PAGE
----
Steve Schertzer

Coming home

It just ain't what it used to be

"In this global village, will home be a country, a nationality, a physical living space, or a concept? As I cross over from tourist to expatriate, I carry my own private riddle: What is home? I now have a nice roof over my head, but my soul remains homeless."

----- Ken May, From his book "Road Rash: Western Tourists and Expatriates at Play in Asia's Global Village."

"I'm disgusted to be back in this damn country where you see the sun in the sky about as often as a diamond in a pig's arse."

----- Gustave Flaubert, in a letter written as a schoolboy about his native France. (Quoted from "The Art of Travel", by Alain De Botton.)

I like to eat breakfast at McDonald's while I'm home. It's only one of my terrible habits. While eating my egg mc muffin and sipping my coffee one morning, a woman stood out over all others. Also eating an egg mc muffin and sipping her coffee, she sits at the edge of the chair still wearing her winter coat as if she can't wait to leave. She's thin, (rare for a Canadian), and her long golden hair and soft facial features betrays the inner toughness I'm sure she possesses. She's pretty. Very pretty. And I can't stand looking at her. Not because I don't like looking a pretty women. I do. But her beauty and graceful presence, even in a place like McDonald's, is a continual reminder of what a pathetic loser I am. I have seen her many times in the few weeks I've been here and I don't even know her name. I'm sure it's a beautiful name. A name that perfectly matches her appearance. Like Jennifer, or Caroline, or Phoebe, or Samantha. Even with all that beauty and grace and elegance, she is way out of my league and a constant reminder of why I don't like coming home. She personifies everything people tell me I'm missing.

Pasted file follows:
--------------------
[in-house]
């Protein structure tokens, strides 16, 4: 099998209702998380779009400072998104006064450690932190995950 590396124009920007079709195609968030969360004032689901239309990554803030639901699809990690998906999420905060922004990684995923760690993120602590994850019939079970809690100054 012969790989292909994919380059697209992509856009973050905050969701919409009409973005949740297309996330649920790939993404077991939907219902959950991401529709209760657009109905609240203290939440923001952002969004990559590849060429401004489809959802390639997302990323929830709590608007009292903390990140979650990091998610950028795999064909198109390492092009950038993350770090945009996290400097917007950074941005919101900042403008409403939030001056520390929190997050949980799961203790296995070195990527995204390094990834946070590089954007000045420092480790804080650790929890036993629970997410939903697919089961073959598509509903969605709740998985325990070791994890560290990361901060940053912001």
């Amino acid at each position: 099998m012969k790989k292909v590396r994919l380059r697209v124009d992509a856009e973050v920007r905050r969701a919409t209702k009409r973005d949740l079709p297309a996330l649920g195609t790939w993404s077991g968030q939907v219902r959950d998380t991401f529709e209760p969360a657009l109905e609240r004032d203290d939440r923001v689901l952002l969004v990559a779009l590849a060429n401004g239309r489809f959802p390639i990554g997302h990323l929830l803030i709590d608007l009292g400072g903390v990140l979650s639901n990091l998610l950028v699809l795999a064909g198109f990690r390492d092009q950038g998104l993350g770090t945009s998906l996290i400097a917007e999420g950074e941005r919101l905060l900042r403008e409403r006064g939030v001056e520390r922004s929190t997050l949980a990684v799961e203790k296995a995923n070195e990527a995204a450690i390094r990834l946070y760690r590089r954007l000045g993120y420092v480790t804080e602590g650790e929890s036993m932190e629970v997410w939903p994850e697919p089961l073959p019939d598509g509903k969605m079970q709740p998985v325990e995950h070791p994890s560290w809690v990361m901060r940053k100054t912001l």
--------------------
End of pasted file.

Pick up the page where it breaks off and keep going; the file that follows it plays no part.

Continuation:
I remember what I told my family and friends before I left for Korea to teach English for the first time in the spring of 1997. I remember telling them about my biggest fear: To end up like everybody else. I didn't want to end up like everybody else. And what is everybody else? Well, I guess it's having a nagging spouse, spoiled rotten children with their iPods and cell phones, a mortgage and a car I can't afford, dental bills, and.... well, you know, the white picket fence and all that. I chose, in the words of the poet, the road less travelled. And although there's been some regrets, although, at times, the road has bumps and potholes, looking back, it's been pretty good to me.

Call me selfish, but I still don't want to end up like everybody else. I'm constantly fighting against that. But now, I'm not sure who's winning. It was easy almost nine years ago. I was naive and stayed close to home. I enjoyed my books and CD's and cable television. I still do. Except for the occasional cold and bout with the flu, I was healthy back then. I didn't know much about the world. I still don't. But I did know what I didn't want.

It's now almost nine years later. For those who read my columns, you already know that my mother has multiple sclerosis. She's still in a nursing home confined to a wheelchair. My father pops pills for high blood pressure, high cholesterol, diabetes and probably other things I'm not aware of. And as I write, my stepmother is battling lung cancer, and I'm limping around my father's apartment with a bad case of the gout which I inherited from my father. Hardly stellar material to include in the corpus of success literature. The Seven Habits of Highly Ineffectual People. I wrote the book on that.

So who's winning now? I'm not so sure anymore. But one thing I do know. I must continue. We EFL teachers must continue. Bad health and bad family genes aside, those who can make a difference, must make a difference. It's like wherever I've gone in the six weeks I've been home, I've been surrounded by illness, disease, and death. A typical conversation with my 71 year old father goes something like this.